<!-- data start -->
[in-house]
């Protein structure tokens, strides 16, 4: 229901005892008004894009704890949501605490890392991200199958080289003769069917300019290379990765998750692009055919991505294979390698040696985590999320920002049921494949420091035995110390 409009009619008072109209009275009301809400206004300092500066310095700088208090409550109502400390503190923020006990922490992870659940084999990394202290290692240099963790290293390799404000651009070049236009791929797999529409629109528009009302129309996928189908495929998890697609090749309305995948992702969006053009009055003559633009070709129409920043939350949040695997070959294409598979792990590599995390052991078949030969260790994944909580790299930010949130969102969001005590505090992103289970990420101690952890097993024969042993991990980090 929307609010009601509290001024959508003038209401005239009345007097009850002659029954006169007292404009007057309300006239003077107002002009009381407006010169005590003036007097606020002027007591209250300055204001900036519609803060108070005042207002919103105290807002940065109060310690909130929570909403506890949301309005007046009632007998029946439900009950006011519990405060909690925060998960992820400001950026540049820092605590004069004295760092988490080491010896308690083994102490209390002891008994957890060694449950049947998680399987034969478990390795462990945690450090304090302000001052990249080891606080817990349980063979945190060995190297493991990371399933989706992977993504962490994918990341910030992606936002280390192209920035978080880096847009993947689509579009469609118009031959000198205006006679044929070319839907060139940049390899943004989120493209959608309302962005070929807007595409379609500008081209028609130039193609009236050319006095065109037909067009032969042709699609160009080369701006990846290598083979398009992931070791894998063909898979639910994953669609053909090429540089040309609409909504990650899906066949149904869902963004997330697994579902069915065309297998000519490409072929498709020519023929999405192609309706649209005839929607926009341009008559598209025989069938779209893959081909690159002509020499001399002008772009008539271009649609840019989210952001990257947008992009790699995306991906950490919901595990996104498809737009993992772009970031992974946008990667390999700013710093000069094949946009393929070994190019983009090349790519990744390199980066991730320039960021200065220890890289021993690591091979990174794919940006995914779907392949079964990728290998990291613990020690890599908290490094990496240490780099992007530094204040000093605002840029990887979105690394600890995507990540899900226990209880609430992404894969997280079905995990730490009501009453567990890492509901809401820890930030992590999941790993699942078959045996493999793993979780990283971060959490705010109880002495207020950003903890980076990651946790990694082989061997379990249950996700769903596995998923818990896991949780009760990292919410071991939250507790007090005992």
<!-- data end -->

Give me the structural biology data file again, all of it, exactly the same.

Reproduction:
[in-house]
């Protein structure tokens, strides 16, 4: 229901005892008004894009704890949501605490890392991200199958080289003769069917300019290379990765998750692009055919991505294979390698040696985590999320920002049921494949420091035995110390 409009009619008072109209009275009301809400206004300092500066310095700088208090409550109502400390503190923020006990922490992870659940084999990394202290290692240099963790290293390799404000651009070049236009791929797999529409629109528009009302129309996928189908495929998890697609090749309305995948992702969006053009009055003559633009070709129409920043939350949040695997070959294409598979792990590599995390052991078949030969260790994944909580790299930010949130969102969001005590505090992103289970990420101690952890097993024969042993991990980090 929307609010009601509290001024959508003038209401005239009345007097009850002659029954006169007292404009007057309300006239003077107002002009009381407006010169005590003036007097606020002027007591209250300055204001900036519609803060108070005042207002919103105290807002940065109060310690909130929570909403506890949301309005007046009632007998029946439900009950006011519990405060909690925060998960992820400001950026540049820092605590004069004295760092988490080491010896308690083994102490209390002891008994957890060694449950049947998680399987034969478990390795462990945690450090304090302000001052990249080891606080817990349980063979945190060995190297493991990371399933989706992977993504962490994918990341910030992606936002280390192209920035978080880096847009993947689509579009469609118009031959000198205006006679044929070319839907060139940049390899943004989120493209959608309302962005070929807007595409379609500008081209028609130039193609009236050319006095065109037909067009032969042709699609160009080369701006990846290598083979398009992931070791894998063909898979639910994953669609053909090429540089040309609409909504990650899906066949149904869902963004997330697994579902069915065309297998000519490409072929498709020519023929999405192609309706649209005839929607926009341009008559598209025989069938779209893959081909690159002509020499001399002008772009008539271009649609840019989210952001990257947008992009790699995306991906950490919901595990996104498809737009993992772009970031992974946008990667390999700013710093000069094949946009393929070994190019983009090349790519990744390199980066991730320039960021200065220890890289021993690591091979990174794919940006995914779907392949079964990728290998990291613990020690890599908290490094990496240490780099992007530094204040000093605002840029990887979105690394600890995507990540899900226990209880609430992404894969997280079905995990730490009501009453567990890492509901809401820890930030992590999941790993699942078959045996493999793993979780990283971060959490705010109880002495207020950003903890980076990651946790990694082989061997379990249950996700769903596995998923818990896991949780009760990292919410071991939250507790007090005992």